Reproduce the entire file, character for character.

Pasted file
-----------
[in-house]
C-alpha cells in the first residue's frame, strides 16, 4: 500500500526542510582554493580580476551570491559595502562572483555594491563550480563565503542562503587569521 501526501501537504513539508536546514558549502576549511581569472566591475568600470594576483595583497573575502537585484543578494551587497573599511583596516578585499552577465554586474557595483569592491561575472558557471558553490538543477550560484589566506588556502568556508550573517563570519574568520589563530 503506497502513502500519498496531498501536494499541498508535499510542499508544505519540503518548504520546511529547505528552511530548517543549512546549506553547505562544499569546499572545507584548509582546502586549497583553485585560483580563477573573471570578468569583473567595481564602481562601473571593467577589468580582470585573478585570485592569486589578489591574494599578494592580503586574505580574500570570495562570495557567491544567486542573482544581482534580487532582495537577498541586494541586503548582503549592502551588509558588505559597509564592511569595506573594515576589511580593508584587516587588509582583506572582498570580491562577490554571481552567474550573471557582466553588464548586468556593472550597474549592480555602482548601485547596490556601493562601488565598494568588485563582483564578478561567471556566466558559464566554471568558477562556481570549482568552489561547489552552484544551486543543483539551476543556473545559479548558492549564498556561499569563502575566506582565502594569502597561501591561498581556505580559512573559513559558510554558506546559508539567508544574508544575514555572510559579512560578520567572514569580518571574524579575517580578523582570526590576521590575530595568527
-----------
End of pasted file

[in-house]
C-alpha cells in the first residue's frame, strides 16, 4: 500500500526542510582554493580580476551570491559595502562572483555594491563550480563565503542562503587569521 501526501501537504513539508536546514558549502576549511581569472566591475568600470594576483595583497573575502537585484543578494551587497573599511583596516578585499552577465554586474557595483569592491561575472558557471558553490538543477550560484589566506588556502568556508550573517563570519574568520589563530 503506497502513502500519498496531498501536494499541498508535499510542499508544505519540503518548504520546511529547505528552511530548517543549512546549506553547505562544499569546499572545507584548509582546502586549497583553485585560483580563477573573471570578468569583473567595481564602481562601473571593467577589468580582470585573478585570485592569486589578489591574494599578494592580503586574505580574500570570495562570495557567491544567486542573482544581482534580487532582495537577498541586494541586503548582503549592502551588509558588505559597509564592511569595506573594515576589511580593508584587516587588509582583506572582498570580491562577490554571481552567474550573471557582466553588464548586468556593472550597474549592480555602482548601485547596490556601493562601488565598494568588485563582483564578478561567471556566466558559464566554471568558477562556481570549482568552489561547489552552484544551486543543483539551476543556473545559479548558492549564498556561499569563502575566506582565502594569502597561501591561498581556505580559512573559513559558510554558506546559508539567508544574508544575514555572510559579512560578520567572514569580518571574524579575517580578523582570526590576521590575530595568527